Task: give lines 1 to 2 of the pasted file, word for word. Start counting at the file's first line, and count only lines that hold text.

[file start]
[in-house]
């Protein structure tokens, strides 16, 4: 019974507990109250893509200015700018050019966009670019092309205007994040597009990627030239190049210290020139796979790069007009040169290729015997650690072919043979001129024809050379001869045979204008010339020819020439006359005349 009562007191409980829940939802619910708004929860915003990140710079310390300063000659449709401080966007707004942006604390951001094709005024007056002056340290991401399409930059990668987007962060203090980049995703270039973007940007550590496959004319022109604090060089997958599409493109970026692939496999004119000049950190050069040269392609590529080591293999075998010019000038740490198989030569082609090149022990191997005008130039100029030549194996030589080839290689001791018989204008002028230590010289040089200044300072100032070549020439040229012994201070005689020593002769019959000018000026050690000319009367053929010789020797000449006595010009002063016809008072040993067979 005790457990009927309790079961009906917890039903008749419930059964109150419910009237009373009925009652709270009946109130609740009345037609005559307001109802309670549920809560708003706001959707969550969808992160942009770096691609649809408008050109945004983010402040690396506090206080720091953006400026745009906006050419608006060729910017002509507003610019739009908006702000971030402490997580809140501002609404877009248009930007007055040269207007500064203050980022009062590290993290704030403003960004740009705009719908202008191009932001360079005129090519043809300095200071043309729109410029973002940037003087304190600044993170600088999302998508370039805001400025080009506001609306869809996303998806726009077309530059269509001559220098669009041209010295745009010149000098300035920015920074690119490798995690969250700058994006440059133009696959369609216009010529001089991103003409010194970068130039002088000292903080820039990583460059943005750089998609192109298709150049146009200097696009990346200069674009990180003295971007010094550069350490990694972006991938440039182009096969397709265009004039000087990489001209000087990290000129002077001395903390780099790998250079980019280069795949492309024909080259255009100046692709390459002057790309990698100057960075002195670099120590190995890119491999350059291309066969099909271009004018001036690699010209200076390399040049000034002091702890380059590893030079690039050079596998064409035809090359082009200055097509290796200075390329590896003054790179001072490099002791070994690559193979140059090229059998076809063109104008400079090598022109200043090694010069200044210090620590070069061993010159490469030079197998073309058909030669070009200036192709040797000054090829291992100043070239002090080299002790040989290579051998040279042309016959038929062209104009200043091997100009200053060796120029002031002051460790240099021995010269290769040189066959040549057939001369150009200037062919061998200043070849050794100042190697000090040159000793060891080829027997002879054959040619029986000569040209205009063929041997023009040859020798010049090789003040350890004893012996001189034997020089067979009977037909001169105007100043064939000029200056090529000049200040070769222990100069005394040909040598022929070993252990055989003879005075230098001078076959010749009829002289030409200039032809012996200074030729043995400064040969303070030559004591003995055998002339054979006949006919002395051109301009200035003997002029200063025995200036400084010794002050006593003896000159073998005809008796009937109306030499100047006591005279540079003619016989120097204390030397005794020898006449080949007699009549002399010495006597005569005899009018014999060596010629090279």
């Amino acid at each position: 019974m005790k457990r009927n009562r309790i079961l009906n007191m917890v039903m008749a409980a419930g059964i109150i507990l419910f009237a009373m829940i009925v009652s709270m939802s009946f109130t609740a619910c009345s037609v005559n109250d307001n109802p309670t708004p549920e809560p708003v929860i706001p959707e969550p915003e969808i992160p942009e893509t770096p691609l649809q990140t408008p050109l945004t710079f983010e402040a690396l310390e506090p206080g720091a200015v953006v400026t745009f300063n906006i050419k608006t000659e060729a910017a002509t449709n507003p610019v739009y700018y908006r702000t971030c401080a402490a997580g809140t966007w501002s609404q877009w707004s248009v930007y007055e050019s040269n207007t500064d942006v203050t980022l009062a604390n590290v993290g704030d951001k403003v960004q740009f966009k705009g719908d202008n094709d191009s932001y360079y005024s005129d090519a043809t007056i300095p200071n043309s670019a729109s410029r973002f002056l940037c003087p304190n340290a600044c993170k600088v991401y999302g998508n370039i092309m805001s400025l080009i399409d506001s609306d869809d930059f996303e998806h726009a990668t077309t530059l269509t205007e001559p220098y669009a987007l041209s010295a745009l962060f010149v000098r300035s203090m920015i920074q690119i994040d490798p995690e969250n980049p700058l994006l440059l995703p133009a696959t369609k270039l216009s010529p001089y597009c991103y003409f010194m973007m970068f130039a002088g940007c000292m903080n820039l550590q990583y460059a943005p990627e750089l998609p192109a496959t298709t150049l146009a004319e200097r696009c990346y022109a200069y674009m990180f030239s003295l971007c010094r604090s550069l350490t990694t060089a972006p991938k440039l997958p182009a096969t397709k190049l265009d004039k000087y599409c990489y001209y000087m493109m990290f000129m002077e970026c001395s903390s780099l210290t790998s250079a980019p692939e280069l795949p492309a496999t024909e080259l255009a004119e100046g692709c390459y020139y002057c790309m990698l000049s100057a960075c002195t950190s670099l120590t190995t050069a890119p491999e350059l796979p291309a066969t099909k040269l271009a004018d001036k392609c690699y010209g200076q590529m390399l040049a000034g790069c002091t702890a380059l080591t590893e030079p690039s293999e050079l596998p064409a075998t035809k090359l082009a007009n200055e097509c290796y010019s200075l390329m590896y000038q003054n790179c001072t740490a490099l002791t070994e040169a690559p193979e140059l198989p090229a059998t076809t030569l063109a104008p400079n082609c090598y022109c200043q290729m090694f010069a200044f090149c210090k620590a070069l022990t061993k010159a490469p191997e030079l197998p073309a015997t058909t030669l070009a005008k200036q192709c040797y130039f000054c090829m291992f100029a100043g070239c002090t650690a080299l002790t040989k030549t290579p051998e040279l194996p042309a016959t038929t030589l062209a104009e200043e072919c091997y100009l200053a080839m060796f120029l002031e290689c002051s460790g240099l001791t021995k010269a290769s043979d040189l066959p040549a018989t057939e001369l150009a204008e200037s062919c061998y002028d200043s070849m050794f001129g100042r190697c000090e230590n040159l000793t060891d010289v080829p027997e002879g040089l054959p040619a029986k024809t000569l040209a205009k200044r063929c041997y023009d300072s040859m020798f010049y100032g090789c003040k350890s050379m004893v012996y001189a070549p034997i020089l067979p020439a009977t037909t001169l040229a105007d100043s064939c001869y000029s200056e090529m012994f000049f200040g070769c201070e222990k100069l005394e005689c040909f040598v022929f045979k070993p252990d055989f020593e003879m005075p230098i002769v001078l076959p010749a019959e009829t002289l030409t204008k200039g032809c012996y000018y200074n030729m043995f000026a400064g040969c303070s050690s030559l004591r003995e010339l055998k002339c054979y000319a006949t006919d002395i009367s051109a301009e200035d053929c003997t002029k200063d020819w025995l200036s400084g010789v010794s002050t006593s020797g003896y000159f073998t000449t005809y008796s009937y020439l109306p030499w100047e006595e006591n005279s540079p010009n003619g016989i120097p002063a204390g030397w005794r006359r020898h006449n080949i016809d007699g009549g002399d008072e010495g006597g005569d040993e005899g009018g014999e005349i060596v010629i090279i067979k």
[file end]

[in-house]
């Protein structure tokens, strides 16, 4: 019974507990109250893509200015700018050019966009670019092309205007994040597009990627030239190049210290020139796979790069007009040169290729015997650690072919043979001129024809050379001869045979204008010339020819020439006359005349 009562007191409980829940939802619910708004929860915003990140710079310390300063000659449709401080966007707004942006604390951001094709005024007056002056340290991401399409930059990668987007962060203090980049995703270039973007940007550590496959004319022109604090060089997958599409493109970026692939496999004119000049950190050069040269392609590529080591293999075998010019000038740490198989030569082609090149022990191997005008130039100029030549194996030589080839290689001791018989204008002028230590010289040089200044300072100032070549020439040229012994201070005689020593002769019959000018000026050690000319009367053929010789020797000449006595010009002063016809008072040993067979 005790457990009927309790079961009906917890039903008749419930059964109150419910009237009373009925009652709270009946109130609740009345037609005559307001109802309670549920809560708003706001959707969550969808992160942009770096691609649809408008050109945004983010402040690396506090206080720091953006400026745009906006050419608006060729910017002509507003610019739009908006702000971030402490997580809140501002609404877009248009930007007055040269207007500064203050980022009062590290993290704030403003960004740009705009719908202008191009932001360079005129090519043809300095200071043309729109410029973002940037003087304190600044993170600088999302998508370039805001400025080009506001609306869809996303998806726009077309530059269509001559220098669009041209010295745009010149000098300035920015920074690119490798995690969250700058994006440059133009696959369609216009010529001089991103003409010194970068130039002088000292903080820039990583460059943005750089998609192109298709150049146009200097696009990346200069674009990180003295971007010094550069350490990694972006991938440039182009096969397709265009004039000087990489001209000087990290000129002077001395903390780099790998250079980019280069795949492309024909080259255009100046692709390459002057790309990698100057960075002195670099120590190995890119491999350059291309066969099909271009004018001036690699010209200076390399040049000034002091702890380059590893030079690039050079596998064409035809090359082009200055097509290796200075390329590896003054790179001072490099002791070994690559193979140059090229059998076809063109104008400079090598022109200043090694010069200044210090620590070069061993010159490469030079197998073309058909030669070009200036192709040797000054090829291992100043070239002090080299002790040989290579051998040279042309016959038929062209104009200043091997100009200053060796120029002031002051460790240099021995010269290769040189066959040549057939001369150009200037062919061998200043070849050794100042190697000090040159000793060891080829027997002879054959040619029986000569040209205009063929041997023009040859020798010049090789003040350890004893012996001189034997020089067979009977037909001169105007100043064939000029200056090529000049200040070769222990100069005394040909040598022929070993252990055989003879005075230098001078076959010749009829002289030409200039032809012996200074030729043995400064040969303070030559004591003995055998002339054979006949006919002395051109301009200035003997002029200063025995200036400084010794002050006593003896000159073998005809008796009937109306030499100047006591005279540079003619016989120097204390030397005794020898006449080949007699009549002399010495006597005569005899009018014999060596010629090279």